BERLIOZ: Roméo et Juliette ‒ Olga Borodina, mezzo-sop. / Kenneth Tarver, tenor / Evgeny Nikitin, bass-bari. / Guildhall School Singers / London Sym. Chorus / London Sym. Orch. / Valery Gergiev ‒ London Symphony Live 2SACD LSO0762 (2 SACDs), 57:06, 33:19 (7/8/16) [Distr. by Naxos] ***:
BERLIOZ: Roméo et Juliette ‒ Katija Dragojevic, mezzo-sop. / Andrew Staples, tenor / Alastair Miles, bass / Swedish Radio Choir / Swedish Radio Sym. Orch. / Robin Ticciati ‒ Linn CKD 521 (2 CDs), TT: 94:00 (10/14/16) [Distr. by Naxos] ****:
Two approaches to a Berlioz classic; one SACD and one CD.
Berlioz’s hybrid masterwork, dubbed by the composer a symphonie dramatique, could be considered an advance on Beethoven’s Choral Symphony. Like Beethoven’s final symphony, it includes among its forces vocal soloists, chorus, and orchestra. But whereas Beethoven’s work is a symphony with an uncommon choral finale (and some boneheaded commentators still take the composer to task for daring to tinker with the basic tenets of symphonic construction), Berlioz’s conception is more radical, incorporating as it does set pieces that could only be considered orchestral tone poems (before the fact) along with lengthy narrative-dramatic sections delivered by the soloists and orchestra. Perhaps the only genuinely symphonic movement in a classical sense is the Queen Mab Scherzo, which is, given that this is Berlioz and not Beethoven, a highly Quixotic version of the musical form that Beethoven made a fixture of the symphony as we know it.
Understandably, at its debut the work divided critical reaction, though unlike much of Berlioz, it established itself early as a staple of the repertory and has never be sidelined since then. Roméo et Juliette may not be quite as earthshaking as Beethoven’s Ninth, but in many ways it is just as revolutionary, stretching orchestral technique almost to the breaking point and offering a model that successfully balanced vocal lines against the increasingly burgeoning forces of the nineteenth-century symphony orchestra. Wagner was listening and applied the lessons he’d learned; in fact, some commentators see a direct link between Roméo and Tristan und Isolde.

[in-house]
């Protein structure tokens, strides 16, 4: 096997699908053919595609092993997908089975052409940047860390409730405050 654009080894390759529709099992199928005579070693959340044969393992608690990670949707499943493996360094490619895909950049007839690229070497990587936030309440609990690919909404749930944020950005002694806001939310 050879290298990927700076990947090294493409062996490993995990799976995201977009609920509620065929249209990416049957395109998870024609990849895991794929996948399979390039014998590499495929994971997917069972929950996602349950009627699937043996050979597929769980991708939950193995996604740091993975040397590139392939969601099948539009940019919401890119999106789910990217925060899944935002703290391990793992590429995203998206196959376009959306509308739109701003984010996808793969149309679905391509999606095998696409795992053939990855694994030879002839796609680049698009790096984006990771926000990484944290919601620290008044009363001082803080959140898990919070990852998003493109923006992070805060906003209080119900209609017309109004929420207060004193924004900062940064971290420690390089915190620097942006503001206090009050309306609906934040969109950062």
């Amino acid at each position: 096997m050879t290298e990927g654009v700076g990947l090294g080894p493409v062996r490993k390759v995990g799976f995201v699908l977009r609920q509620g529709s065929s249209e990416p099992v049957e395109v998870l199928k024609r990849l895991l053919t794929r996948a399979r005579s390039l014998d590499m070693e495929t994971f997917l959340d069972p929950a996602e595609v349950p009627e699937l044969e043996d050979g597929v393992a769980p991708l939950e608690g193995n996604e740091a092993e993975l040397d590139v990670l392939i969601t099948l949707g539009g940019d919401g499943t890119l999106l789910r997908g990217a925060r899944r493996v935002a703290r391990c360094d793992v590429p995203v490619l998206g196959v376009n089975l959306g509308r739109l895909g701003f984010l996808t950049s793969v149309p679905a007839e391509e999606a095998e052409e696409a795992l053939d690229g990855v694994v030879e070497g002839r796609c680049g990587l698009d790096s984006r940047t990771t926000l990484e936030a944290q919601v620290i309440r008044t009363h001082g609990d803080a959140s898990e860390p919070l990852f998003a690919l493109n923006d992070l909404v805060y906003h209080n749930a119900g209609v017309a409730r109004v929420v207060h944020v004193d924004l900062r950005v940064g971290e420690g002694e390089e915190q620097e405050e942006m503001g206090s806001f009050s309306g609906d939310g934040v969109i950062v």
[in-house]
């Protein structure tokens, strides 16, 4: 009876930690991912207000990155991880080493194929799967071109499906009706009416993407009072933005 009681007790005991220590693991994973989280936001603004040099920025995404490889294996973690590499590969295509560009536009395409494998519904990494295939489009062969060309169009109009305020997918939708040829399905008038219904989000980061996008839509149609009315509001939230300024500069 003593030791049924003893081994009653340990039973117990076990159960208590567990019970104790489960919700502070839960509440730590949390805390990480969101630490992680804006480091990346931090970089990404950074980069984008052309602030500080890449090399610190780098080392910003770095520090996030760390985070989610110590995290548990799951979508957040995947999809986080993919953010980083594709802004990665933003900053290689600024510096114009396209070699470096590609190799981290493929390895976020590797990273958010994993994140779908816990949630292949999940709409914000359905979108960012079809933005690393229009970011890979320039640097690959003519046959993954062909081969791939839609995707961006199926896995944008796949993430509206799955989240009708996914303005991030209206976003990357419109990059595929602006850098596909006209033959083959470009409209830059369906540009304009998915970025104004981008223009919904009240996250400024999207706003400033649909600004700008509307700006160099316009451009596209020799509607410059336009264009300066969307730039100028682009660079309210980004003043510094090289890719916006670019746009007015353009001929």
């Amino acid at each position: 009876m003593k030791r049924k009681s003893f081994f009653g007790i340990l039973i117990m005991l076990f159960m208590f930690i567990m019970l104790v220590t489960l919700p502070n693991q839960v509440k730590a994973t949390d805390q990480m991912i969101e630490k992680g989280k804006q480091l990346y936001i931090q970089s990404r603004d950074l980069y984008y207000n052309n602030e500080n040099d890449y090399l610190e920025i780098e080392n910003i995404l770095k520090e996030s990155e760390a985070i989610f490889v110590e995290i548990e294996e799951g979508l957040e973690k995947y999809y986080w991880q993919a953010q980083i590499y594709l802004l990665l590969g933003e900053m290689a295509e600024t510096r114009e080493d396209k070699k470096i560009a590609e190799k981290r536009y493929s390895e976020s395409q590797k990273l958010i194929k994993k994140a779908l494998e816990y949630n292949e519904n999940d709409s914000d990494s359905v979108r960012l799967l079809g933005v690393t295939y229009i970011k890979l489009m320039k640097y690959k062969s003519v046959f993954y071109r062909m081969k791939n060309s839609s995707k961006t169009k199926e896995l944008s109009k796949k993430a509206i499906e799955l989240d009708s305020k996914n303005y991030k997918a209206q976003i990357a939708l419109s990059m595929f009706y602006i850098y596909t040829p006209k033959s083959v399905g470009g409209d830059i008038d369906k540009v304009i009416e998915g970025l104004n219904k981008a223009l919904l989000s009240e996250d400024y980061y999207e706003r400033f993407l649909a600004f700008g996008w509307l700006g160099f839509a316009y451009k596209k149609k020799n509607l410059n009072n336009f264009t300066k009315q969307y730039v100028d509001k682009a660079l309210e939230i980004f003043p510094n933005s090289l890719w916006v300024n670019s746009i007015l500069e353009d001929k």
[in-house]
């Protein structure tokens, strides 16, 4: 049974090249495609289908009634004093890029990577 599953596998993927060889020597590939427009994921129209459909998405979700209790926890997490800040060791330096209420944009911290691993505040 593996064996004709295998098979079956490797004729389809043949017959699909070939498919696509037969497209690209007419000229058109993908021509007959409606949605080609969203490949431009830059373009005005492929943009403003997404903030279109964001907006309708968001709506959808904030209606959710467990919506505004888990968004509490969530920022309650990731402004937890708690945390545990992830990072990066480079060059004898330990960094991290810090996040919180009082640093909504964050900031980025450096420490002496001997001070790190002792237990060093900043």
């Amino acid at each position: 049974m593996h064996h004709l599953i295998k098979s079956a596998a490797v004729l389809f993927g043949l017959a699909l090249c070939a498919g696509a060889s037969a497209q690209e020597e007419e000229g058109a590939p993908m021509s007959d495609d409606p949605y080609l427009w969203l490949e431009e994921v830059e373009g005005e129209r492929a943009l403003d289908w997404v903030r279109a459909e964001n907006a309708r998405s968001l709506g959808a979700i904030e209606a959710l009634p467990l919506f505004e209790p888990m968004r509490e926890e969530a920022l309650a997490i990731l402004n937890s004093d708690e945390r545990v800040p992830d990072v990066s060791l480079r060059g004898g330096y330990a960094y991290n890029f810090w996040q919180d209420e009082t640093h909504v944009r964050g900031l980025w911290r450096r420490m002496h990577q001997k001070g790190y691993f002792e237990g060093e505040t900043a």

The genesis of Berlioz’s 1839 work goes back to 1827, when the composer attended a performance of Shakespeare’s play at the Odéon Theatre in Paris. He experienced the work in what modern folks of any learning would consider a bowdlerized version, but the effect was nonetheless electrifying. It had the side effect of introducing Berlioz to his future wife, the Irish actress Harriet Smithson (who played Juliet), the catalyst for the Symphonie fantastique.
Like the version of Romeo and Juliet that Berlioz saw performed in Paris, the libretto of Roméo et Juliette is not drawn directly from Shakespeare. The version crafted by Émile Deschamps includes some departures from the original, including an expansion of the scene involving the reconciliation of the Montagues and Capulets following the death of the lovers. Since Berlioz’s work is not a music drama but a dramatic symphony, much of the vocal writing concentrates on narration rather than outright drama, hence the large role that the chorus plays.
While there are many virtues in the performance of Valery Gergiev and his London-based performers, the conductor is finally let down by the vocal forces that are such an important component of Berlioz’s conception. On the plus side for me are the orchestral contribution and the recording quality. In the orchestral introduction Combats – Tumulte, Gergiev and his forces are tumultuous, yes, but there is an almost classical order to the proceedings that seems to link Berlioz, as is so important, to the Classical past that he cherished. This is a valid approach even if different from the others I’ve heard.